Even soy becomes somewhat tolerable with proper fermentation. Natto, a Japanese form of fermented soybeans, is high in Vitamin K2 (MK-7), which is vital for bone, cardiovascular, and dental health. Again, I’m not advocating soy consumption, but rather highlighting the ability of fermentation to transform an undesirable food into one with some undoubtedly redeeming qualities.
Speaking of K2, fermentation also makes it available in a few, more Primal foods. Aged raw milk cheese has ample amounts of K2 (MK-4 form), as do grass fed liver and raw butter. It all comes down to internal fermentation: the cow eats the K1 rich greens, the gut fermentation produces the K2, and we get the K2 by consuming the liver or certain high fat dairy products made from the cow’s milk. I suppose we could probably get a bit from the half-digested stomach contents of a pastured cow, but I’d rather just stick with sauerkraut for my fermented veggie fix.
I suspect that the benefits of fermented food aren’t stemming from some magical property inherent to fermented food, but rather the simple fact that introducing beneficial bacteria into our bodies restores the balance of intestinal flora that used to be standard in people who ate traditional, whole foods Primal diets and exposed themselves to bacteria on a regular basis. Fermented foods merely address a severe deficit in the modern gut; they don’t introduce anything new to human physiology. Despite our best attempts to recreate perfect Primal environments through diet and exercise, we still live in an increasingly sterile world. Introducing fermented foods into our diet can help normalize things and get our guts in good shape.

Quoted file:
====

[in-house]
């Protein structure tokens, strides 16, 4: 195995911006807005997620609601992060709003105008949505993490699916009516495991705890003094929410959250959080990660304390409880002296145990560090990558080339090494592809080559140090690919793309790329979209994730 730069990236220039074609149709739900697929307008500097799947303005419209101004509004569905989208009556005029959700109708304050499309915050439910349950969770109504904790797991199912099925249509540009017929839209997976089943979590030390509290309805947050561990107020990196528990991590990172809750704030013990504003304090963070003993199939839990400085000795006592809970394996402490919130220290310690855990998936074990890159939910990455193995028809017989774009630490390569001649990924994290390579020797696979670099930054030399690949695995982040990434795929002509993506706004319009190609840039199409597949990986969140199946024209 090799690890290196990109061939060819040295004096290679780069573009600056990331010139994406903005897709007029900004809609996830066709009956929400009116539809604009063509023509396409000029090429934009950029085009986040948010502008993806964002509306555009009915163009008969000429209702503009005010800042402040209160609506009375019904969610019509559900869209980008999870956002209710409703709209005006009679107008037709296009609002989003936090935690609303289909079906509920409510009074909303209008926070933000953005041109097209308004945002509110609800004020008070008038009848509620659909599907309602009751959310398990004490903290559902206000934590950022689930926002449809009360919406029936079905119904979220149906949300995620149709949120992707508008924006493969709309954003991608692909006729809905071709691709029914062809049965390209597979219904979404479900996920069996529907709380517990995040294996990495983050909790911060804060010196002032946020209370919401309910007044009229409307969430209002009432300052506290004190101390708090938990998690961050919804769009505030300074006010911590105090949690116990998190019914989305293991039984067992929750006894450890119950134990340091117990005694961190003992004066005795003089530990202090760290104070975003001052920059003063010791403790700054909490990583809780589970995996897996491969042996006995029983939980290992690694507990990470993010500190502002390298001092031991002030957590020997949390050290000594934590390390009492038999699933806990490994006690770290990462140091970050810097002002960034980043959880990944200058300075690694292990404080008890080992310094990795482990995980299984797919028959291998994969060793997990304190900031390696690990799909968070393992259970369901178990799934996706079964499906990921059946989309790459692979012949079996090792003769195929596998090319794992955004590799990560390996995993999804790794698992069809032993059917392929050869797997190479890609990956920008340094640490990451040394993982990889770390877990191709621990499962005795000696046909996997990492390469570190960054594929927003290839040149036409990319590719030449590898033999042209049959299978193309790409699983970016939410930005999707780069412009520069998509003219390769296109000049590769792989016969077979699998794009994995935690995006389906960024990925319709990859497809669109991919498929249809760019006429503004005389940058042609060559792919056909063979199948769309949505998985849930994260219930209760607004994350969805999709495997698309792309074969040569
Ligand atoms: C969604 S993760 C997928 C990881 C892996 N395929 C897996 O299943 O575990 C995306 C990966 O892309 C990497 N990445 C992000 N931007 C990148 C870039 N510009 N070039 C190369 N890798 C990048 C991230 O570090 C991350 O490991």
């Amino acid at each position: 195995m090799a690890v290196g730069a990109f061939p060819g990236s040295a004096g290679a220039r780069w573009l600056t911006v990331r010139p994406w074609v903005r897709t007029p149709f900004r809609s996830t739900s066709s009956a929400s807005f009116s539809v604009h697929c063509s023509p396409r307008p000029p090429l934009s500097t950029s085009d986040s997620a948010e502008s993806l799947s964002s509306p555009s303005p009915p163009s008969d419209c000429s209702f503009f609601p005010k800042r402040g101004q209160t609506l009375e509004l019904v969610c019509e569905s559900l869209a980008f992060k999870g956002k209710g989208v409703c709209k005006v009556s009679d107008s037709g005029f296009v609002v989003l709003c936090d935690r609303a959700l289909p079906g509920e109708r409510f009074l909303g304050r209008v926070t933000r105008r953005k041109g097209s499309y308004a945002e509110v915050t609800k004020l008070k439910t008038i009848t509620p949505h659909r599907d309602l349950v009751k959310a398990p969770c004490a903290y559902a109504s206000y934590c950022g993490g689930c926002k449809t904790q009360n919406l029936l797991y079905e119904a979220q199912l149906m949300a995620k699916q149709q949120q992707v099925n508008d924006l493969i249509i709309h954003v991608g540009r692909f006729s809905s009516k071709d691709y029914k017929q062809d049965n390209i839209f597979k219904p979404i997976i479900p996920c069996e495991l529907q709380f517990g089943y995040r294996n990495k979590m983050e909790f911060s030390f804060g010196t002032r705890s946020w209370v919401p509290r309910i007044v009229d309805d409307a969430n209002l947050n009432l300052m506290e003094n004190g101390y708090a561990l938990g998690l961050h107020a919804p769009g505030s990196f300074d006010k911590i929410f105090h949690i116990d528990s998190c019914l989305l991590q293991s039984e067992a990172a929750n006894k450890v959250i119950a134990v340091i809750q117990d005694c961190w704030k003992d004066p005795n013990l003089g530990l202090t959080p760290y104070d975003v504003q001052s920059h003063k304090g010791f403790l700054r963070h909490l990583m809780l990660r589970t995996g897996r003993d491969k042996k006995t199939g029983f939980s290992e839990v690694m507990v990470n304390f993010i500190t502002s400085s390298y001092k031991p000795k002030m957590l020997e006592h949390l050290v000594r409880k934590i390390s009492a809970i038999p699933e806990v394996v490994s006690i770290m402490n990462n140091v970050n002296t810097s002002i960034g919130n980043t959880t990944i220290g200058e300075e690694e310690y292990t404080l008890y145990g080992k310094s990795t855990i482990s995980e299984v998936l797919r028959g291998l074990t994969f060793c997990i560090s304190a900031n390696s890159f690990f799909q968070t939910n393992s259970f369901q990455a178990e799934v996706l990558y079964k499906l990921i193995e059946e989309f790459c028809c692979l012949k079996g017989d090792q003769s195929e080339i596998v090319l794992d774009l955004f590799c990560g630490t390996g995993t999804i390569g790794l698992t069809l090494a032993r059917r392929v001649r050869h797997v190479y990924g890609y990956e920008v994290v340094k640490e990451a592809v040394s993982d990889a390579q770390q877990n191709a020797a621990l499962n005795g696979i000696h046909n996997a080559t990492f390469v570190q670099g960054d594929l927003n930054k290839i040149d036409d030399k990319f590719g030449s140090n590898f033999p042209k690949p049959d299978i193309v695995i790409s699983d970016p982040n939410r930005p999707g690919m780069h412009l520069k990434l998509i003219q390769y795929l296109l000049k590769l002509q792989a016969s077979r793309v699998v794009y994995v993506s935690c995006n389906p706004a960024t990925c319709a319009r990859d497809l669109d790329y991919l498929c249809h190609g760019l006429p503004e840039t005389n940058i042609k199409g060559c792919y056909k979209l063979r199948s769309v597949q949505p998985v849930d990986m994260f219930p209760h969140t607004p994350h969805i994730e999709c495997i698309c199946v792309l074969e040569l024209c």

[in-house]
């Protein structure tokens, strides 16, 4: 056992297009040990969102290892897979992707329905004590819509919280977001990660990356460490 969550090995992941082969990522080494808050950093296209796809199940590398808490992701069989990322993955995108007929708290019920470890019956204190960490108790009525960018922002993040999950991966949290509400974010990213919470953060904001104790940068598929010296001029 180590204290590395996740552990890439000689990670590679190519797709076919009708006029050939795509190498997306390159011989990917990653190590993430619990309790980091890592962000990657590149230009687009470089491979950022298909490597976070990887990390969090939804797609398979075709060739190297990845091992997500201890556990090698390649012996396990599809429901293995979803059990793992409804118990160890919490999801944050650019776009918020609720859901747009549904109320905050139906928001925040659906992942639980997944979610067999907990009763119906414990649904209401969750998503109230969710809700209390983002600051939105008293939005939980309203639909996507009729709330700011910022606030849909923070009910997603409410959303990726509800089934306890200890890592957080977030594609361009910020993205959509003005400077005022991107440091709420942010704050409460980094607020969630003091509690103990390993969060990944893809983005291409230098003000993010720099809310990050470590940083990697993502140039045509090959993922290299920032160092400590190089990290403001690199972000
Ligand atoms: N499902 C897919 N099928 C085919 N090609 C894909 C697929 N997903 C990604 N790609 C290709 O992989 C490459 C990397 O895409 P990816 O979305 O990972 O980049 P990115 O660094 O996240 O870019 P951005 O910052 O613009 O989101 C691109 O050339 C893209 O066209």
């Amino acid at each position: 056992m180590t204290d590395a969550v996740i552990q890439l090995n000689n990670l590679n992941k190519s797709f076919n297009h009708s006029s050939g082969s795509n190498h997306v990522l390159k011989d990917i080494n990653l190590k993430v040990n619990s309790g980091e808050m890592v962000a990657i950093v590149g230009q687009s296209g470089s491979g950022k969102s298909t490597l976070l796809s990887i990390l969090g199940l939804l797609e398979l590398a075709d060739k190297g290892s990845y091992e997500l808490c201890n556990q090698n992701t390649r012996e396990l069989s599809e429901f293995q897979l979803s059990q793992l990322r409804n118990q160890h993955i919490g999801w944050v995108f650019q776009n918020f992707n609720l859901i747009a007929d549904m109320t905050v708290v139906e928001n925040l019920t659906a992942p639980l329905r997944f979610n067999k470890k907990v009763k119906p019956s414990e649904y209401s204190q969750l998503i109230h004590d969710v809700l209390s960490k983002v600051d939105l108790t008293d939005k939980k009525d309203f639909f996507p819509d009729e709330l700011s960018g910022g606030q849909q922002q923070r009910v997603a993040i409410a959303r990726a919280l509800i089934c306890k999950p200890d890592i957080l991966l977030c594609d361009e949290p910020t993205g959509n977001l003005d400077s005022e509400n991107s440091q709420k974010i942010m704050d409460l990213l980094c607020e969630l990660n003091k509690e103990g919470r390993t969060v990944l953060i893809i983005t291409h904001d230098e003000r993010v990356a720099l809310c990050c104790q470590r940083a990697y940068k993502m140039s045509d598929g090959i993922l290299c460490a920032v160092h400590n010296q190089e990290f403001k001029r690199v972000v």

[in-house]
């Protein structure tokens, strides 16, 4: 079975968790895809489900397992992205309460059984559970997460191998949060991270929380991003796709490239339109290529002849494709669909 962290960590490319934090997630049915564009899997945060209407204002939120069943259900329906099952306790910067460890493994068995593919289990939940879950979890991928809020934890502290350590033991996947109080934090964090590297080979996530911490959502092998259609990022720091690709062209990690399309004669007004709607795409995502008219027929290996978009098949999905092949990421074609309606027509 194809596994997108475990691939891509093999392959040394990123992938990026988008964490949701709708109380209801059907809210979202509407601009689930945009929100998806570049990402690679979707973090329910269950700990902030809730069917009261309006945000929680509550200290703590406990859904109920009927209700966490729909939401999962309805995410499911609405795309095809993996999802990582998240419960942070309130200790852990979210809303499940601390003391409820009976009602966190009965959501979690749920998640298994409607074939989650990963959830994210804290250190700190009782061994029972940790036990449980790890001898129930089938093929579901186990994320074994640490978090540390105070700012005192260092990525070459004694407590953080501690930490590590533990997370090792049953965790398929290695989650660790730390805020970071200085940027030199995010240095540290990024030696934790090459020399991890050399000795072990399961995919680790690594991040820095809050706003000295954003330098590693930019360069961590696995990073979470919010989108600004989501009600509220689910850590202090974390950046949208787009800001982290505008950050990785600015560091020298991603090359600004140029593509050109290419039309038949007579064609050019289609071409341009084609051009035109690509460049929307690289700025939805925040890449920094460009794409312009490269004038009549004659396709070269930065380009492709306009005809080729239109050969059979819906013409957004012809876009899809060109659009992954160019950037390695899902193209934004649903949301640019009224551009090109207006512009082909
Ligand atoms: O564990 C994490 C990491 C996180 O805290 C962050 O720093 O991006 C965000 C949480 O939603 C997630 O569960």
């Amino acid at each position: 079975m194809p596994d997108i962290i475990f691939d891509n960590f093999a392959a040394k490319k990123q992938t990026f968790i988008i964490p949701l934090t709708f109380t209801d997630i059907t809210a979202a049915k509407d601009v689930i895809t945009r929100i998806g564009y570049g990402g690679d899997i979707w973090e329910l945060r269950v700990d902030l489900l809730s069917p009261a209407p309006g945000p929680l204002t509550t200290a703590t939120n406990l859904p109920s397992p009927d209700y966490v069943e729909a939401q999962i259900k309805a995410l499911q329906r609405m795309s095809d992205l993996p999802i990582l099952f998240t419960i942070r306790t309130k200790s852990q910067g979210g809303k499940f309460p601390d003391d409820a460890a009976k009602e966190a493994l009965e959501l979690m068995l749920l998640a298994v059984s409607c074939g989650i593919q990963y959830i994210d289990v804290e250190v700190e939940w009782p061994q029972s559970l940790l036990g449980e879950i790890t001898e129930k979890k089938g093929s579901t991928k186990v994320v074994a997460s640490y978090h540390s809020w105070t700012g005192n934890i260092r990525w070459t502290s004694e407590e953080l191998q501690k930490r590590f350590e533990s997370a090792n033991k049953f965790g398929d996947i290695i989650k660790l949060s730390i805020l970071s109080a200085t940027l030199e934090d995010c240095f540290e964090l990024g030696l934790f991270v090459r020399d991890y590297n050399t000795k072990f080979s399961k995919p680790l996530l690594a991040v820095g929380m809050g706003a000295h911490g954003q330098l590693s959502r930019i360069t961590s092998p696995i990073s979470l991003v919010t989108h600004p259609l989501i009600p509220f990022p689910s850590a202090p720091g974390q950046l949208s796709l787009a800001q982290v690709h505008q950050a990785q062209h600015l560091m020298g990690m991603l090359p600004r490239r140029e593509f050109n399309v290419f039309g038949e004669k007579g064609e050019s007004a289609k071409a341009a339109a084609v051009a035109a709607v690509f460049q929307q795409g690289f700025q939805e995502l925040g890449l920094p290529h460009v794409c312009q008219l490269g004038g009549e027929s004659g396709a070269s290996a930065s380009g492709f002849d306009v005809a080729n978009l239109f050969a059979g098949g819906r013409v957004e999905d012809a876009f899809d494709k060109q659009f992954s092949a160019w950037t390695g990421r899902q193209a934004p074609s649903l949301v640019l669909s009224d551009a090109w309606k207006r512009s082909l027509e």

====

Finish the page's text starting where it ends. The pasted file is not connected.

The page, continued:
As for what types of fermented foods are best, I’d stick with mostly Primal stuff to be safe. Sauerkraut is great, and if you can tolerate dairy, go for full-fat Greek style yogurt (high in saturated fat and protein, low in carbs) or strain your own yogurt (much of the sugars are in the liquid whey). Kefir is another possibility, as are aged cheeses. You could even make a batch of traditional Roman fermented fish sauce: salted, liquefied sardine and anchovies fermented with herbs and spices in the hot sun for months at a time. Kombucha makes for a great refreshing drink; just make sure you watch the sugar content.
People have been eating fermented foods for thousands of years willingly, and even longer accidentally. The evidence shows there’s definitely something to it, and I think it can be a vital part of a healthy Primal Blueprint diet.
What about you? Any fermented favorites you’d like to pass along?
About the Author
Mark Sisson is the founder of Mark’s Daily Apple, godfather to the Primal food and lifestyle movement, and the New York Times bestselling author of The Keto Reset Diet. His latest book is Keto for Life, where he discusses how he combines the keto diet with a Primal lifestyle for optimal health and longevity. Mark is the author of numerous other books as well, including The Primal Blueprint, which was credited with turbocharging the growth of the primal/paleo movement back in 2009. After spending three decades researching and educating folks on why food is the key component to achieving and maintaining optimal wellness, Mark launched Primal Kitchen, a real-food company that creates Primal/paleo, keto, and Whole30-friendly kitchen staples.